Whatever your relationship with them, computers have changed pretty much every industry since they were introduced to the workplace. They have even changed our daily activities, making them easier (in most cases) and often automated.
In the graphic design industry, they have taken away some of the heartache that gave designers their characteristic cynicism. That’s not to say we don’t still have the odd twinge of angst when something beautiful gets tarred with the mediocre brush, but it’s much less often than before, and rarely life-threatening.
The computer and desktop publishing has made design so much more immediate. Something that would have taken days a decade ago, now takes hours. It’s given us more time to provide more crafted, loved pieces of work. Careful attention to detail is key to design, and it’s these small tweaks that make a real difference, like making type digestible instead of being difficult and unappealing to read. It’s a designer’s job to make information easily readable and it is not as easy as you think.
Believe it or not, every single thing a designer does onscreen with the click of a button and a drag of the mouse, would mean a series of labor-intensive, rudimentary actions in the pre-digital world — cue hours of measuring, drawing, cutting and pasting before you could even begin putting a print layout together, which would then require the use of a host of cumbersome machines to get the finished article. Desktop publishing and the evolution of computers has changed all of this. But forgetting more traditional methods completely, would be a mistake. They form the foundations of typographic design.
Just because computers and modern desktop publishing software allows us to produce designs more efficiently and gives us the option to try out different designs on screen, it doesn’t mean we, here at It Starts, don’t respect and use older methods where applicable. We like to go back to the foundations of design, to the core of typography, and use our original training we were taught all those years ago. It’s how we show our craft and deliver a top quality product.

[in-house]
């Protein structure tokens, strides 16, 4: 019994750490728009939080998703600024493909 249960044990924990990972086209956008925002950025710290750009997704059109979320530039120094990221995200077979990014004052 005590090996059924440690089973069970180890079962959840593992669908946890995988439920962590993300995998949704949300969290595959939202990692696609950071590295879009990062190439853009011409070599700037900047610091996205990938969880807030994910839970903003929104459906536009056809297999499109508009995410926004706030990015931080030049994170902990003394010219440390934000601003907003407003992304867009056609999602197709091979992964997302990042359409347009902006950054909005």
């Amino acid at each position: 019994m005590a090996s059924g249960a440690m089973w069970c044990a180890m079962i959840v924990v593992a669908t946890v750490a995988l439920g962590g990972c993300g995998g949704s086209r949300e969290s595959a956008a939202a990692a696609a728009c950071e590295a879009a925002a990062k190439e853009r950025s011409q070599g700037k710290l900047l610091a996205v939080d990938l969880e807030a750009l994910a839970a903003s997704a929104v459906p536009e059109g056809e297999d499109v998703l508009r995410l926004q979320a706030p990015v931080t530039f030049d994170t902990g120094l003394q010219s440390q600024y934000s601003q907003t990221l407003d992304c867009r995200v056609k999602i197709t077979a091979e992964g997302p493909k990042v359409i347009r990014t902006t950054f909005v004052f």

Before we start working on screen, or even think about a computer, we start to sketch, cut and stick. That’s how we see: a) if this layout concept works; and b) if it allows us to really engage and feel the design. You can very quickly adjust layouts on a wall, annotate designs. This raw method really does free your creative mind in a way that going ‘straight to screen’ just doesn’t. We believe this is fundamental, which is why we do it on every job.
Our simple four step process includes starting with drawing and sketching. It is as follows:
‘Identify’ the issue.
‘Think’ how we can solve it.
‘Create’ that unique solution.
‘Launch’ it into the real world.
We take the time to make sure the design looks good on paper first, before we translate it to screen for desktop publishing. That means our clients don’t pay more than they have to, and we avoid the heartache that comes from re-doing work one pixel at a time. Call it a win-win.
‘Graphic Means’ is a documentary film currently in post-production that looks to unveil the fascinating world of graphic design before desktop publishing, and will undoubtedly inspire in you feelings of unconditional love for your MacBook. Take a look at the trailer above, and admire the human ingenuity that was necessary for transforming an idea into a printed page.
If you have any questions about our process, feel free to email us at firstname.lastname@example.org. If you haven’t got any questions, then we must have nailed it, so you should call us to start something special.